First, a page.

National Organization for Rare Disorders (NORD) evolved from a group of leaders of different rare disease patient organizations. All the groups in NORD were unified to mobilize support to pass the Orphan Drug Act. Later, NORD was instrumental in the Orphan Drug Act of 1983 to raise financial support for treating rare diseases. NORD has raised the voice for the need of rare disease community.
NORD is the country’s leading advocacy body meant to represent all rare disease patients and families. NORD and its 280 members of the patient organization are committed to identifying, evaluating, and treating rare disorders through education, research, and patient support programs. NORD collaborates with many government agencies, importantly the National Institutes of Health (NIH) and the Food and Drug Administration (FDA). Rare Disease Day is an observance day which is held on the last day of February each year worldwide with the aim of creating awareness for rare diseases and improving access to treatment for individuals with rare diseases and their families. NORD is the official sponsor for Rare Disease Day in the U.S.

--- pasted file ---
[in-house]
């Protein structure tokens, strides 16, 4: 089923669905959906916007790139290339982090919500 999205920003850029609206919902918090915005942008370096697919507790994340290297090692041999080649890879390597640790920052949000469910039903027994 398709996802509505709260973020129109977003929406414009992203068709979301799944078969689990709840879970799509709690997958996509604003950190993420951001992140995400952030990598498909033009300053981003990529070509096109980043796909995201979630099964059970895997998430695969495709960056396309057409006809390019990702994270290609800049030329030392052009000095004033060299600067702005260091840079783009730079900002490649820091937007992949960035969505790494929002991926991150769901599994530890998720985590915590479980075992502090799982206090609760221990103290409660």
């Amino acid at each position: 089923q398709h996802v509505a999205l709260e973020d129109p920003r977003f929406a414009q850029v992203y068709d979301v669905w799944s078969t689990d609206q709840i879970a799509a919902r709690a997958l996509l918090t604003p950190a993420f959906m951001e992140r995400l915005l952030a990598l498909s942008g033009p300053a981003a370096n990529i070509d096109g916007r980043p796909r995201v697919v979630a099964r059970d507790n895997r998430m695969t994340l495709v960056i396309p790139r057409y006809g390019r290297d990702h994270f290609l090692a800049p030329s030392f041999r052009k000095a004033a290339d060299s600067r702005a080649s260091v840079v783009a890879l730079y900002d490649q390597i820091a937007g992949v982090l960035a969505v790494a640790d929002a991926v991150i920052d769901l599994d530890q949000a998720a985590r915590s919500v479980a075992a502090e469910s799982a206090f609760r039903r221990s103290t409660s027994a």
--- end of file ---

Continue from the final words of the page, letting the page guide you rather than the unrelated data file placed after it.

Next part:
The NORD-sponsored study states that the increased price of drugs shouldn’t be implied on the orphan drugs. The orphan indication is helping the drug market or medical sphere with better drugs to combat or fight diseases and give a better diagnosis for rare diseases. The prices of the medical therapy have not been drastically affected by the introduction of orphan indication. In the U.S., around 25 percent of orphan drug approvals target populations smaller than 5,000 patients. Of the 503 orphan-indicated therapies approved at the time of the research, 217 are no longer protected by orphan exclusivity or patent protection. Of these 217 treatments, 116 are generic or biosimilar. This report surely provides enough information that is needed to make informed decisions. “The data shows that the seven-year market exclusivity provision is working as intended as an incentive for developing rare disease therapies and is not being abused,” says NORD’s President and CEO, Peter L. Saltonstall. Approximately, 25-30 million American’s are affected by more than 7,000 rare diseases that are identified. About 80 percent of the rare diseases are known to be genetic which are chronic in nature and life-threatening.
In at least two instances of rare disease research grant program, NORD has resulted in FDA-approved orphan therapies. NORD has implemented Rare Action Network for the promotion of state advocacy. It has given a home to the people who had been orphaned by the medical community.